26th Annual United Methodist Palestinian Dinner in Central/ Upper New York: A Catalyst for Peace?
July 9, 2019 / By Linda Bergh, co-chair, UNY Task Force on Peace w/ Justice in Palestine/Israel
How can people treat others that way?,” I thought, while listening to Huwaida Arraf tell of a five-year-old Palestinian child, suffering from cancer and officially admitted to an Israeli Jerusalem hospital, prevented from having the comforting presence of parents, a grandparent, family, or friends with him due to Israel's refusal to grant any of them permits. As our speaker, Huwaida, a Palestinian American lawyer and civil rights activist, told of the child's medical treatment but eventual death, while still longing for parents to be there, the spontaneous tears of this mother of young children herself brought audience tears and emotion in return. This was one example among many that have been shared over the years of Israeli injustice toward the Palestinian people.
An audience of 135 Palestinian Dinner attendees at the 2019 Upper New York Annual Conference, consisting of eight CCYM youth and their advisors, UNY Conference members, Syracuse-area friends and activists, and several Palestinian guests were present. At the end of an already full evening program, one young person asked, "How did this conflict between Israelis and Palestinians begin? We don't
learn about this in school." It was late! The audience breathed in. But Huwaida answered the question as succinctly, yet thoughtfully, as she could. How else can we learn?
Is this dinner, held annually during Annual Conferences for 26 years in both North Central and Upper New York, a possible step toward peace? Sponsored by the UNY-UM Task Force on Peace w/Justice in Palestine/Israel, this dinner's occurrence is known by United Methodists throughout the national church as they look for ways to make known the need for justice and peace for Christian and Muslim Palestinians under the Israeli Occupation.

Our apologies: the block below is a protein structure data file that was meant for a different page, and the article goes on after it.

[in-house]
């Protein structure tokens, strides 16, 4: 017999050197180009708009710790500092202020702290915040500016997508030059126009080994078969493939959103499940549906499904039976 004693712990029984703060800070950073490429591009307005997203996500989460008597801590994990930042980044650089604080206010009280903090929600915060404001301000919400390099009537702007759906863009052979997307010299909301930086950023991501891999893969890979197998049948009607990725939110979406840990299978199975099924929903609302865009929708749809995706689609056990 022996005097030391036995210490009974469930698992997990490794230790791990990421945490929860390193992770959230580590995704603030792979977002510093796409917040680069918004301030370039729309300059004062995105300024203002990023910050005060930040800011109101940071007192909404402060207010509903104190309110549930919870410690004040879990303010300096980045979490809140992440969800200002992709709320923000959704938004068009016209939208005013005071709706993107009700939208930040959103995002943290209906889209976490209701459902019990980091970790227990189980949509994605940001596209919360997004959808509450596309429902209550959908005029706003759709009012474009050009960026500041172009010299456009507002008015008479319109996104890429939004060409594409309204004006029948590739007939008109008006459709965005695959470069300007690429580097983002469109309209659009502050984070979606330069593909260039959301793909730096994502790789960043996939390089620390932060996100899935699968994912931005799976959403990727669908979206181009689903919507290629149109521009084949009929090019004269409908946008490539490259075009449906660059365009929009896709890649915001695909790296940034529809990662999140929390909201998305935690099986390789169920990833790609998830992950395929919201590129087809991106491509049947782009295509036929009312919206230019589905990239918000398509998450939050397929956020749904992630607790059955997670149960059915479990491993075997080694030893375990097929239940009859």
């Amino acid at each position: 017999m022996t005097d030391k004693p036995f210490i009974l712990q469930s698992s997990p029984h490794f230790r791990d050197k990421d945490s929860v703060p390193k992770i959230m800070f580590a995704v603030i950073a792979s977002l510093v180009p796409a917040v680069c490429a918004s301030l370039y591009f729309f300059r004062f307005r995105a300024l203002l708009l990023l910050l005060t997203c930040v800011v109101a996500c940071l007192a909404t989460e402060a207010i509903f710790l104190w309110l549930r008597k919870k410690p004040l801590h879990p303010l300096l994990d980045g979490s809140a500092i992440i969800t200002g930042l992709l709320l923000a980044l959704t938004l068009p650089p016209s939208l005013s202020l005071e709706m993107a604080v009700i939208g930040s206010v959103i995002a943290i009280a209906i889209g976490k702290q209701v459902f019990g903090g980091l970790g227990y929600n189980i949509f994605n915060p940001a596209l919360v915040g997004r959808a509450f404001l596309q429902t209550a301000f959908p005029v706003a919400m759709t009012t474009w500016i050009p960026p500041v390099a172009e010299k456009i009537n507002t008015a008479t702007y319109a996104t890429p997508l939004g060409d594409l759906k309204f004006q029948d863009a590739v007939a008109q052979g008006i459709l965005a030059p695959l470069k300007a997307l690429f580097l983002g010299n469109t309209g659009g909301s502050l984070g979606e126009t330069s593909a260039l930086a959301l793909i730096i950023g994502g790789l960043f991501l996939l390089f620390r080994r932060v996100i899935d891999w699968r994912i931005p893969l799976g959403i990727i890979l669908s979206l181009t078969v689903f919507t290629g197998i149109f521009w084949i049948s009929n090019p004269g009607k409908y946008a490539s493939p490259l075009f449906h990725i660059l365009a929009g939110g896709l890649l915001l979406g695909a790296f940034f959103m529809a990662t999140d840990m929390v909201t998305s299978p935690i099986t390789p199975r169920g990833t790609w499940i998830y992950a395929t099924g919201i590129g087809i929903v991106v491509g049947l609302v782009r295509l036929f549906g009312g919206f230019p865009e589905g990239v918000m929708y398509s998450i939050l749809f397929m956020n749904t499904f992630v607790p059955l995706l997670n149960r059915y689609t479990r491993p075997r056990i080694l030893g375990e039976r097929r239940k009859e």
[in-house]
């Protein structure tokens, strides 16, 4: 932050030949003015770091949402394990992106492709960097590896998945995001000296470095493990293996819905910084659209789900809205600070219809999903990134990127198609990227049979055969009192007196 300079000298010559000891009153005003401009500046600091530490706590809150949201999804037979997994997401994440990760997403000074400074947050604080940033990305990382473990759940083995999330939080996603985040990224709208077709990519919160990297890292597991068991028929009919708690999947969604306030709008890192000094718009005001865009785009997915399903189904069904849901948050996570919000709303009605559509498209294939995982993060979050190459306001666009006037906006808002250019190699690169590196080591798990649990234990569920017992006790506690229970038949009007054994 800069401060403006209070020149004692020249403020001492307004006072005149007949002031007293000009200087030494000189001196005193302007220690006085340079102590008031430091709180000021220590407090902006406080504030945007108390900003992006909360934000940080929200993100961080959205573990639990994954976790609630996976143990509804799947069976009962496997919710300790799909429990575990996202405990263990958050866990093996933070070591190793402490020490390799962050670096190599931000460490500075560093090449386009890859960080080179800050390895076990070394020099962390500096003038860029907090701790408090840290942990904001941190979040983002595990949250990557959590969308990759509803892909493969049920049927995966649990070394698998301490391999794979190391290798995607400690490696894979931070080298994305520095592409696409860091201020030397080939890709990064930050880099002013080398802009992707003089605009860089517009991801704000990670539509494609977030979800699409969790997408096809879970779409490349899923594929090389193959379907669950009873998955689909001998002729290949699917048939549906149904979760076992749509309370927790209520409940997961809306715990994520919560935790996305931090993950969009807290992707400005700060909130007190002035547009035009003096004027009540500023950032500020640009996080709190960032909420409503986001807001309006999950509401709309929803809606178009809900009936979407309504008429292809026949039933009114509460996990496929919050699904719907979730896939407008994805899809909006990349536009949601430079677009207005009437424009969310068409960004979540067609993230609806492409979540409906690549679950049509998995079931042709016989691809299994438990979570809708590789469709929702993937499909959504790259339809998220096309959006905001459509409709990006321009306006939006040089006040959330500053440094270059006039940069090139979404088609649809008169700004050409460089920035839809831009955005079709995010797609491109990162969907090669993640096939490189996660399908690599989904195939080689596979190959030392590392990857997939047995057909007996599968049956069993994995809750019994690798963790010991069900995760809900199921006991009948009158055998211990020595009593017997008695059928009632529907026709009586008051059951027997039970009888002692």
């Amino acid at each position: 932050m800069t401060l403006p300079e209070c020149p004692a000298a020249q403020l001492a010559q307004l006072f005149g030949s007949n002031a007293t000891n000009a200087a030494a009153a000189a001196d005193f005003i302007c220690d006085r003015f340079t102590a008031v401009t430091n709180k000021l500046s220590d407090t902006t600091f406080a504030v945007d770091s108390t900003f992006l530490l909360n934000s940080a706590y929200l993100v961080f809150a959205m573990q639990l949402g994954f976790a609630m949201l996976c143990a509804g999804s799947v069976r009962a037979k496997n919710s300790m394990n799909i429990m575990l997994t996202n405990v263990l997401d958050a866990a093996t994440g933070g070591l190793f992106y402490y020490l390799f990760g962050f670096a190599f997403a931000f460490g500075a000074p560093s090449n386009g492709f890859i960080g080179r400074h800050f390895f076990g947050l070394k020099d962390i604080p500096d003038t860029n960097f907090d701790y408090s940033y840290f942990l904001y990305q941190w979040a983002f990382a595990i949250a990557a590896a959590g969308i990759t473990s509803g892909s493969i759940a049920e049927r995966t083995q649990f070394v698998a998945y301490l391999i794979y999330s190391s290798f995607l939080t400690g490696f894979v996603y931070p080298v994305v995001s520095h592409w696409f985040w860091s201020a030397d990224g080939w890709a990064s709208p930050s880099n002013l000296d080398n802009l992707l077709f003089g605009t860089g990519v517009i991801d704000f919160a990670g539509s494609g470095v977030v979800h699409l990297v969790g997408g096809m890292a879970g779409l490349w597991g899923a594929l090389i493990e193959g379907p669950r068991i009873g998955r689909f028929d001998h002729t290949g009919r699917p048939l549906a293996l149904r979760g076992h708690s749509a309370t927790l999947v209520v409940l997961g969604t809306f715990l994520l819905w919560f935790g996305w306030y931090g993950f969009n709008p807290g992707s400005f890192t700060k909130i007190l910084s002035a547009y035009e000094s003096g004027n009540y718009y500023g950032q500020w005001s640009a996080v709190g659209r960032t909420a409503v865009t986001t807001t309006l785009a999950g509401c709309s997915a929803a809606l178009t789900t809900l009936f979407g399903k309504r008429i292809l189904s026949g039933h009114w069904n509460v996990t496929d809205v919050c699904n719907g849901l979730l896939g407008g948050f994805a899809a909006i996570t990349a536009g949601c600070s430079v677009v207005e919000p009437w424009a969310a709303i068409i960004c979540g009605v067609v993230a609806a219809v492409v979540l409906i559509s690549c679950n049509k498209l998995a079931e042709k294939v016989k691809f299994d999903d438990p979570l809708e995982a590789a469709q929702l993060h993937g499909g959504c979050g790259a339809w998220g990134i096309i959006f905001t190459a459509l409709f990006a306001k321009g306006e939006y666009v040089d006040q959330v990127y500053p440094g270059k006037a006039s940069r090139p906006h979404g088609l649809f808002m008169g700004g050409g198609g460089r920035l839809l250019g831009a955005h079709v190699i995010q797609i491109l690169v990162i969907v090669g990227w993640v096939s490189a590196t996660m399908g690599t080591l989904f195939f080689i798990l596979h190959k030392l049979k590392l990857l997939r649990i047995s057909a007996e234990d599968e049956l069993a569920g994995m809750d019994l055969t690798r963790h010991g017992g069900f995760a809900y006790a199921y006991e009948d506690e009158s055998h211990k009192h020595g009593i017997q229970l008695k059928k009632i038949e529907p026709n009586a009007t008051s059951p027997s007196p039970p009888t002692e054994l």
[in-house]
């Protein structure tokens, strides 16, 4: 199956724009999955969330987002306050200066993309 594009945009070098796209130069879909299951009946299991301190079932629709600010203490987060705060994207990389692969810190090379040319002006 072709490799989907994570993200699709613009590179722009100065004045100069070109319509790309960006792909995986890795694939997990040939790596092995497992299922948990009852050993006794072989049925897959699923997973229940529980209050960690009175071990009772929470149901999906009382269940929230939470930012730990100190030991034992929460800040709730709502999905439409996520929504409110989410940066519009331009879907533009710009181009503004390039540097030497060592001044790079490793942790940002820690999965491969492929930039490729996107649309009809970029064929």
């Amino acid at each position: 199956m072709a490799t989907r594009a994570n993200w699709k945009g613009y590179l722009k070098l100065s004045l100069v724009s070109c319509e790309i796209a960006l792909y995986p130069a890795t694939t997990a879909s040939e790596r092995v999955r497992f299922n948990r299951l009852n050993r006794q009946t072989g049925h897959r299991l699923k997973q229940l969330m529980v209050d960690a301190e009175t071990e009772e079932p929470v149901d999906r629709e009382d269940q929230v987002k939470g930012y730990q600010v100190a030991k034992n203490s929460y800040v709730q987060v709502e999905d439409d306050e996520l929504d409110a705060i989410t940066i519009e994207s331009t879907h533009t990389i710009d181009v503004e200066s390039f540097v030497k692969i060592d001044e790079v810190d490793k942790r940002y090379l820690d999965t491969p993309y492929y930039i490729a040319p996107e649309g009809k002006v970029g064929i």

A symbol, perhaps, or an all-too-familiar occurrence during Annual Conference, the dinner has afforded UNY United Methodists the opportunity to "contribute" in some small way. Whether through the $4,000.00 raised at this year's dinner and extra donations to go to four West Bank schools and clinics and scholarships for "justice-seeking" trips, or through contributions to "Luci-Lites", the solar-powered lights that enable electricity-starved Gazan children to do their homework, United Methodists have taken a step in enabling peace.
The Palestinian Dinner is the result of many dedicated volunteers and donors. It has been graced annually by greetings on behalf of the Upper New York Area Resident Bishop, Mark J. Webb.For it to continue, some new leadership will be required. It is hoped that newly-inspired United Methodists will step forward, called to action in response to the needs of Palestinians and Jews in Palestine/Israel for a life together of peace with justice.